As macabre as it sounds, funerals may be the only thing helping South Africa’s flower industry survive after the Covid-19 pandemic set in motion a slew of challenges lasting to this day.
The pandemic interrupted supply chains and caused demand to dry up amid national lockdowns in 2020.
Gairoenisa Oliver, a flower seller at the Trafalgar Place Flower Market in Adderley Street in Cape Town says that funerals might be the saving grace preventing them from shutting their doors.
The latest challenge to arrive is the fuel price increase that came into effect on 1 August, sinking the traders at the market into debt as they struggle to stay afloat.
“We are barely surviving. We need to travel to town from our homes. We have to go get our flowers from the airport and that requires petrol. The state of the economy is not helping us either, because people would rather buy food than buy flowers. Flowers are a luxury while [people] are trying to survive,” she says.
Oliver shares that since the start of the Covid-19 pandemic, business has decreased while expenses have increased. “The price of flowers that we usually get from the Multi Flora Flower Market in Johannesburg has tripled.”
In order to survive now, they take in business from mostly funerals and, less often, religious ceremonies such as Janazah.”
“There are a lot of funerals now and we never thought flowers would become so popular. But we don’t make a profit from those sales because the prices of flowers are increasing daily. How must we manage to survive?
“Flower sellers at the market are living from hand to mouth, we are getting into debt and we are getting blacklisted because we can’t pay our debts,” she explains sadly.
Oliver adds that when they attempt to transfer their expenses to their customers by selling at a higher price, consumers think that the traders are ripping them off.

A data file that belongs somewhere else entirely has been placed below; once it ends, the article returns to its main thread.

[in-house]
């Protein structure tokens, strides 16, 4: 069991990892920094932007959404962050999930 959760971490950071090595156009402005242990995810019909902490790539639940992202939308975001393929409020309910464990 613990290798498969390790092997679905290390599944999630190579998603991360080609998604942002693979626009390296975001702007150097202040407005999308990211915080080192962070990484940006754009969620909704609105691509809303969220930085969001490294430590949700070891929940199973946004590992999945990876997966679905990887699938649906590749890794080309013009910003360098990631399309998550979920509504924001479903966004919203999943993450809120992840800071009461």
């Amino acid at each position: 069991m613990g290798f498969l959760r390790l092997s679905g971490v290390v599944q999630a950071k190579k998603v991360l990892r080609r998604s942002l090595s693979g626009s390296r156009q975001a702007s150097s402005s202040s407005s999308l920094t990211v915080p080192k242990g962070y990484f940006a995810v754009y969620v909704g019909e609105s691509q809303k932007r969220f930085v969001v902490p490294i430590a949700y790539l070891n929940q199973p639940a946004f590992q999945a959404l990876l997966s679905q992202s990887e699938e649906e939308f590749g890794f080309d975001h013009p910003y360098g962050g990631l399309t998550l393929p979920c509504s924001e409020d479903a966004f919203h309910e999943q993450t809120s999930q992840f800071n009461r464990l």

She pleads with government and private organisations to extend a hand to the industry and struggling sellers in the country.
“If the government can look our way or if people can assist us with donations, we would appreciate that. We are not talking about money. We are talking about food vouchers to help us survive,” she pleads.
Slowly getting more business
Alicia Tanya Scott, financial and human resource assistant at Jason’s Flowers, a flower market in Johannesburg in Gauteng, says that although they suffered tremendously at the start of the pandemic, business is now slowly picking up because of funerals.
“When Covid-19 restrictions were tight, we had to cut down on staff. Now one person is doing three people’s work because everything has slowed down dramatically.
“We had to stop almost all deliveries during the Covid-19 period as well, because the drivers were afraid of getting infected. Just one or two drivers are doing close-by deliveries at the moment.
“However, it is sad to say that our business has picked up due to the deaths that were caused by Covid-19. We had to do more flowers, reeds and coffin spreads than usual because every day we would get calls from funeral parlours and people who would do walk-ins requesting flowers to bury their loved ones.
“So, the Covid-19 pandemic has affected us somewhat in the beginning, but business seems to be picking up right now,” she says.